By Colby Hamilton
CIVIC CENTER -- Voters on Tuesday will be asked to vote on six ballot proposals that range from allowing casinos across New York to raising the maximum age for state judges.
Here's a quick rundown of what to look for in the voting booth.
Proposition One: Bringing casinos to New York State
Bringing casinos to New York has been on Gov. Andrew Cuomo's to-do list for some time. He and other proponents of the measure have argued that, with Massachusetts, Pennsylvania and other states offering more options for gamblers, New York is losing out on revenue.
If approved, as many as seven casinos can be authorized by the legislature, all of which would be in upstate New York.
Opponents of the amendment argue that gambling represents a kind of tax on the poor, and that casinos aren't the way to stimulate the economy, as the governor proposes.
Proposition Two: Giving disabled vets a boost on civil service exams
Military veterans currently get preferential treatment on exams to become civil servants. Currently, vets get five additional points for an original civil service appointment and two-and-a-half points for a promotion. Disabled vets are eligible for double the amount of bonus points on exams.
However, since the bonuses are for one-time use only, a vet who gets classified as disabled after taking the civil service exam would be ineligible for the additional bonus points. Should the measure pass, that loophole would be eliminated, giving newly disabled vets the chance to earn the higher bonus points on future civil service exams.
Proposition Three: Keep sewage upgrades from factoring into local government debt limits
The ballot measure would keep in place for another 10 years a half-century old exemption that allows local governments to keep the debt they incur for improving sewer systems from counting against their constitutionally mandated debt limits.
Proponents say extending the exclusion will allow local governments more flexibility to continue to improve their infrastructure without running into financial issues. Opponents point to the "unfunded water mandates" as a chief reason water bills continue to rise.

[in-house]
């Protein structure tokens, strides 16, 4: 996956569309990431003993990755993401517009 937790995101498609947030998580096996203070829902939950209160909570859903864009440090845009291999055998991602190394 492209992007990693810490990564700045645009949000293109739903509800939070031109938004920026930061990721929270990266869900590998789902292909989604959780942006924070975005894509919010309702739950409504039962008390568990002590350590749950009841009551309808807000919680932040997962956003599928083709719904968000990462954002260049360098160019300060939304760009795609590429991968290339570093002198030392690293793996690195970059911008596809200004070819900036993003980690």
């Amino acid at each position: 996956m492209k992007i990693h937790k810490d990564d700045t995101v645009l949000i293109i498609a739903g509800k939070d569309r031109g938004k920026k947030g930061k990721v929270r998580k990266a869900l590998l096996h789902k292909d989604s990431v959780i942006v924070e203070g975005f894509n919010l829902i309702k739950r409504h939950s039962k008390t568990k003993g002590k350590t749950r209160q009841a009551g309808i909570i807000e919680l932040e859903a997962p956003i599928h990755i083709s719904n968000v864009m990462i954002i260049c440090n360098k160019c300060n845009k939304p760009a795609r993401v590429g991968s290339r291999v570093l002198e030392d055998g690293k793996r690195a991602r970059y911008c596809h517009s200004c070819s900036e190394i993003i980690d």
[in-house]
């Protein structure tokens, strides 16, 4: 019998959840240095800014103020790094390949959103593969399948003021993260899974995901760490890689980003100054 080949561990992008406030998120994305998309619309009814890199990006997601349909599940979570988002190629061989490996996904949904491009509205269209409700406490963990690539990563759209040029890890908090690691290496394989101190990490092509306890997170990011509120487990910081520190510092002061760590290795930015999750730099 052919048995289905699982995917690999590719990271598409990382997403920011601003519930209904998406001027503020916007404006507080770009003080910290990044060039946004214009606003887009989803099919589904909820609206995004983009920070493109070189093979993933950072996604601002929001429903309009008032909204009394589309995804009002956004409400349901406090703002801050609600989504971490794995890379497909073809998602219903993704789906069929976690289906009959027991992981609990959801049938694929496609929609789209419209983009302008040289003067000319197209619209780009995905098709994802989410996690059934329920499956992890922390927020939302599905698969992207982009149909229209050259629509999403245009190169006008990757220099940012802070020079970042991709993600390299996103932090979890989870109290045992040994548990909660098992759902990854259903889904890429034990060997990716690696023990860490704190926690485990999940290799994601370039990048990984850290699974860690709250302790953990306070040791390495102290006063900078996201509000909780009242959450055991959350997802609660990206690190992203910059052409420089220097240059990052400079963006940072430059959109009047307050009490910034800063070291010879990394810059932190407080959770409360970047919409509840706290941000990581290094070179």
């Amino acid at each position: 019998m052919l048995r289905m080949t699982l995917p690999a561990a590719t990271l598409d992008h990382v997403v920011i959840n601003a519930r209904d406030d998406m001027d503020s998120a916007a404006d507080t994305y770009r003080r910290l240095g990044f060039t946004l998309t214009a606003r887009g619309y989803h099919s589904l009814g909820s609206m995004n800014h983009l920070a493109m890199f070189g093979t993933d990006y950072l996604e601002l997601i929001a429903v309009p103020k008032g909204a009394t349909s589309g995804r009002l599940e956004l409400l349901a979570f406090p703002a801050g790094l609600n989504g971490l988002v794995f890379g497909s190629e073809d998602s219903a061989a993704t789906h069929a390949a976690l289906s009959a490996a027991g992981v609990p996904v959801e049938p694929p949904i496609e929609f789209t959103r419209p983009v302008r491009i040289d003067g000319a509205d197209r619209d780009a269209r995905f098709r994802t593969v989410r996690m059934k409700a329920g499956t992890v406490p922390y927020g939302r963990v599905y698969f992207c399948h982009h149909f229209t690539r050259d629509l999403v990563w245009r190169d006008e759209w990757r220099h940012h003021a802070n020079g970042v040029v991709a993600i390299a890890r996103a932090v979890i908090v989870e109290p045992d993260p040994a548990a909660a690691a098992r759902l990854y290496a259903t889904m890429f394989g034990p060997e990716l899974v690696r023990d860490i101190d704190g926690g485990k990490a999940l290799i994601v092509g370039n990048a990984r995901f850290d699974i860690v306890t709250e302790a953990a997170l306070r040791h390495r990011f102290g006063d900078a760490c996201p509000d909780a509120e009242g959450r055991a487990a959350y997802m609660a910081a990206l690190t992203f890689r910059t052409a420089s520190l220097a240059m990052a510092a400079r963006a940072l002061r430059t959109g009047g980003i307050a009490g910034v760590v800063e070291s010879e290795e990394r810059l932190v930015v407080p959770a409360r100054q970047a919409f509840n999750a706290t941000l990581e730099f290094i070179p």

This ballot question relates mostly to municipal governments outside New York City, which funds its water and sewer system through revenue-backed bonds.
Proposition Four: Settling a long-standing dispute over Adirondack land
Under the state constitution, land in the Adirondacks must be "forever free" of development. That clause has resulted in a decades-old dispute over parcels of land in the town of Long Lake in Hamilton County, just at the edge of the Adirondack State Park.
Both the state and local landowners claim to own the 216 land leases in dispute. If the measure passes, the state would hand the land over to the property owners, who would pay a fee that the state could use to purchase replacement land to be added to the nature reserve.
Proposition Five: A land swap to allow a mining company onto a state forest reserve
NYCO Minerals operates a mining facility adjacent to the Adirondack Park in upstate New York. The company is looking to acquire approximately 200 acres of parkland from the state to mine. In exchange, the company is willing to exchange an equal amount of land, if not more, valued at least $1 million, that would be added to the existing forest preserve.
At the conclusion of mining operations, NYCO Minerals says it will return the land to the state to be reintegrated into the state park.
Proponents of the measure site the economic benefit to the region, as well as the land swap that will keep the park with as much reserved land as before. Opponents worry about the long-term environmental impacts, as well as the precedent set if a private company is allowed to mine on public land in New York.
Proposition Six: Raising the age limit for state judges